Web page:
Rauh Jewish Archives, Jewish Genealogy Society partner to help grow community roots
search
GenealogyPartnership has increased JGS membership almost tenfold

Rauh Jewish Archives, Jewish Genealogy Society partner to help grow community roots

An average of 80 people have attended each event, and participants have tuned in from as far away as California.

JGS President Steve Jaron introduces a program discussing the legacy of the Kaufmanns. The program was a collaboration between JGS and the Rauh Jewish Archives. Photo provided by the Jewish Genealogy Society.
JGS President Steve Jaron introduces a program discussing the legacy of the Kaufmanns. The program was a collaboration between JGS and the Rauh Jewish Archives. Photo provided by the Jewish Genealogy Society.

A partnership between the Rauh Jewish Archives at the Heinz History Center and the Jewish Genealogy Society created nearly 30 programs with close to 2,400 attendees from around the world over the last three years.

Due to the success of the alliance, the organizations have decided to renew their collaboration for another two years.

The idea of a partnership first came to Rauh Jewish Archives Director Eric Lidji in late 2019 when he was approached by representatives of the Jewish Federation of Greater Pittsburgh, telling him that the William M Lowenstein Genealogical Education Fund, created after the pioneering genealogist’s death, required a distribution to be made every few years.

While trying to decide what type of programming would make the best use of the fund’s money, Lidji thought about the JGS, an organization that was created in the 1980s, closed and was relaunched by Steven Jaron in 2017.

The JGS had leadership with a lot of energy and enthusiasm, Lidji said. What it lacked was resources.

“I approached them and said, ‘Let’s do this partnership where we’ll be the funder and the administrative support for these programs and we’ll house it here,” Lidji said. “You’ll be the intellectual side of thing that finds the speakers and does that end of things.”

The organizations sealed the deal in February 2020. It was rendered moot almost immediately as the country was gripped by COVID-19, and in-person activities were canceled.

Instead of waiting for the pandemic to end, the two organizations pivoted to a monthly, all-virtual format, creating more than 30 programs.

“The JGS grew its membership almost tenfold over the past three years and gained enough financial stability to fund some of its operations,” Lidji said.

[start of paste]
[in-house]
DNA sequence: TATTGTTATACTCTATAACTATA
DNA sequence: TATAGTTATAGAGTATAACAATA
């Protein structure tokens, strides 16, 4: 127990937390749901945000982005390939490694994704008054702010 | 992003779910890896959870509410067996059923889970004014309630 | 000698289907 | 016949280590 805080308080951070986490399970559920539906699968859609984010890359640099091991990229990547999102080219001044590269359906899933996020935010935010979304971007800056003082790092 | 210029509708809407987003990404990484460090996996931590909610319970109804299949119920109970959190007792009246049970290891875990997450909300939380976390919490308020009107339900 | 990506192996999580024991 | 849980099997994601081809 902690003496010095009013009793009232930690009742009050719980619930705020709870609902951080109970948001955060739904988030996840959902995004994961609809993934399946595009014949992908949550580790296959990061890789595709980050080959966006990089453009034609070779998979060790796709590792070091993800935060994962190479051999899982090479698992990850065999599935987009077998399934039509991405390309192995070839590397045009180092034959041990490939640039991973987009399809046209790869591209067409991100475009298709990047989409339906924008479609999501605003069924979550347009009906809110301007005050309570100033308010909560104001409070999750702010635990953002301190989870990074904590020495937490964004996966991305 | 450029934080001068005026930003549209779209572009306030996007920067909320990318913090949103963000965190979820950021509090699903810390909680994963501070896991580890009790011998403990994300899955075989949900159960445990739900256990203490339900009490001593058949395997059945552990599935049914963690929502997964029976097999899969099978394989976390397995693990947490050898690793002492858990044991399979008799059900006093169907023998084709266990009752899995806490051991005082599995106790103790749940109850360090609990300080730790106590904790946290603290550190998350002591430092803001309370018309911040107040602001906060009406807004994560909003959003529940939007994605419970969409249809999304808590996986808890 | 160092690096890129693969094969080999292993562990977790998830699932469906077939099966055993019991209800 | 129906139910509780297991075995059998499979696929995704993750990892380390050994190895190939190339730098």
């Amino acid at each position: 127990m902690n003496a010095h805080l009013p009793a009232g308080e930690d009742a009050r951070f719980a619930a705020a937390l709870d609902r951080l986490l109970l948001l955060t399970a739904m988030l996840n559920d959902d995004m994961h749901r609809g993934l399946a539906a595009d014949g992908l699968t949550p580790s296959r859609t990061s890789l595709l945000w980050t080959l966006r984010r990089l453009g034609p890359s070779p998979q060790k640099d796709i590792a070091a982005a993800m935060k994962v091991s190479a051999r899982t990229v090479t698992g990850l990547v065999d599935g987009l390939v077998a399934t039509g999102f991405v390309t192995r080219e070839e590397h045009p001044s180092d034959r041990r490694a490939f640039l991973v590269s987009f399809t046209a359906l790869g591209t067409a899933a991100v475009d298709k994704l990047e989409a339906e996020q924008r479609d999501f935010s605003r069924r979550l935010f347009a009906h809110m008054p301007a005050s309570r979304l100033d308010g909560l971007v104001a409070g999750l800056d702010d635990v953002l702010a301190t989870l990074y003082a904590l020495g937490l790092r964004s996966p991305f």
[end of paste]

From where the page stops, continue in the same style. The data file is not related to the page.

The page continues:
JGS became one of the first genealogy societies to offer virtual and, later, hybrid programming, according to JGS President Steve Jaron.

While the pandemic presented challenges, he said, it allowed the organization to focus on the work needed to be done to promote and shape the group.

“I was able to organize everything and research speakers that were willing to do virtual, come up with an initial list of people we could approach and figure out a schedule,” he said. “With my one VP, I worked to make sure the programming had a nice variety, and in July 2019 we had our first virtual program.”

An average of 80 people have attended each event, and participants have tuned in from as far away as California, Jaron said.

The programs are free for JGS members — annual membership in the organization is $18 a year — and usually cost $5 or $10 for the general public, depending on the speaker. They also occasionally offer a program that is free for everyone.

“We’ve had steady growth over the last few years, which I’m happy about,” Jaron said. “I’d like to grow more locally because we’re a Pittsburgh-based group, and more than half our members are not even from Pennsylvania.”

Jaron said he’d also like to add more volunteers to more local projects.

“That’s another thing genealogy societies do, they work on projects such as indexing cemeteries and burial lists and stuff like that,” he said. “We haven’t done any of that yet.”

He urged people to keep an eye on JGS’s website and social media sites.

The goal, Lidji said, is to develop a local community and bridge the gap through the internet with people they’ve connected with from around the world.

“People are hungry for something where they can connect with people in real life or people who are in their neighborhood,” he said.

The first program created with the renewed partnership was “Once More Under the Clock: Remembering Kaufmann’s,” on March 26, where speakers discussed the Kaufmann family and the department store that bore its name.

“The JGS is looking to find some innovative ways to bring people together, through small local meetups or through social media campaigns,” Lidji said. “We’re figuring it out as we go, but that’s the idea for the next cycle.” PJC

David Rullo can be reached at drullo@pittsburghjewishchronicle.org.

read more:
comments